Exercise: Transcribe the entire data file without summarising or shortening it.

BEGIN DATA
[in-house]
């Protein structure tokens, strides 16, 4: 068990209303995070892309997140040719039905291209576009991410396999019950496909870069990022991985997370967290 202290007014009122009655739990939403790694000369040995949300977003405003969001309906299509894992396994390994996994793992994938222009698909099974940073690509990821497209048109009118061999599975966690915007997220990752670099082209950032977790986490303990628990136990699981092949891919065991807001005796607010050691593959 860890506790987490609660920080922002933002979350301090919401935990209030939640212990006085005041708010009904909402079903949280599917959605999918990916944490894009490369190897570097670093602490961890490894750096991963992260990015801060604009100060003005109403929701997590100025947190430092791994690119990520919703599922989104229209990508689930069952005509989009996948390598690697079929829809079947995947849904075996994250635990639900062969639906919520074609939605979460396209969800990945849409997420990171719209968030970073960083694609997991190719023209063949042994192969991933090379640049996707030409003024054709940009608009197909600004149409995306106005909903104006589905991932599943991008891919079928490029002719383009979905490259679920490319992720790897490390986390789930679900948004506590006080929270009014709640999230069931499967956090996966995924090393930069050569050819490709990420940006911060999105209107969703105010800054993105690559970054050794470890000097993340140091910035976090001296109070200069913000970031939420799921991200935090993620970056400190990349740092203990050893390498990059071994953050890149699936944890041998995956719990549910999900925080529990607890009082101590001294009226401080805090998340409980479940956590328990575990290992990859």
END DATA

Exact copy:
[in-house]
């Protein structure tokens, strides 16, 4: 068990209303995070892309997140040719039905291209576009991410396999019950496909870069990022991985997370967290 202290007014009122009655739990939403790694000369040995949300977003405003969001309906299509894992396994390994996994793992994938222009698909099974940073690509990821497209048109009118061999599975966690915007997220990752670099082209950032977790986490303990628990136990699981092949891919065991807001005796607010050691593959 860890506790987490609660920080922002933002979350301090919401935990209030939640212990006085005041708010009904909402079903949280599917959605999918990916944490894009490369190897570097670093602490961890490894750096991963992260990015801060604009100060003005109403929701997590100025947190430092791994690119990520919703599922989104229209990508689930069952005509989009996948390598690697079929829809079947995947849904075996994250635990639900062969639906919520074609939605979460396209969800990945849409997420990171719209968030970073960083694609997991190719023209063949042994192969991933090379640049996707030409003024054709940009608009197909600004149409995306106005909903104006589905991932599943991008891919079928490029002719383009979905490259679920490319992720790897490390986390789930679900948004506590006080929270009014709640999230069931499967956090996966995924090393930069050569050819490709990420940006911060999105209107969703105010800054993105690559970054050794470890000097993340140091910035976090001296109070200069913000970031939420799921991200935090993620970056400190990349740092203990050893390498990059071994953050890149699936944890041998995956719990549910999900925080529990607890009082101590001294009226401080805090998340409980479940956590328990575990290992990859």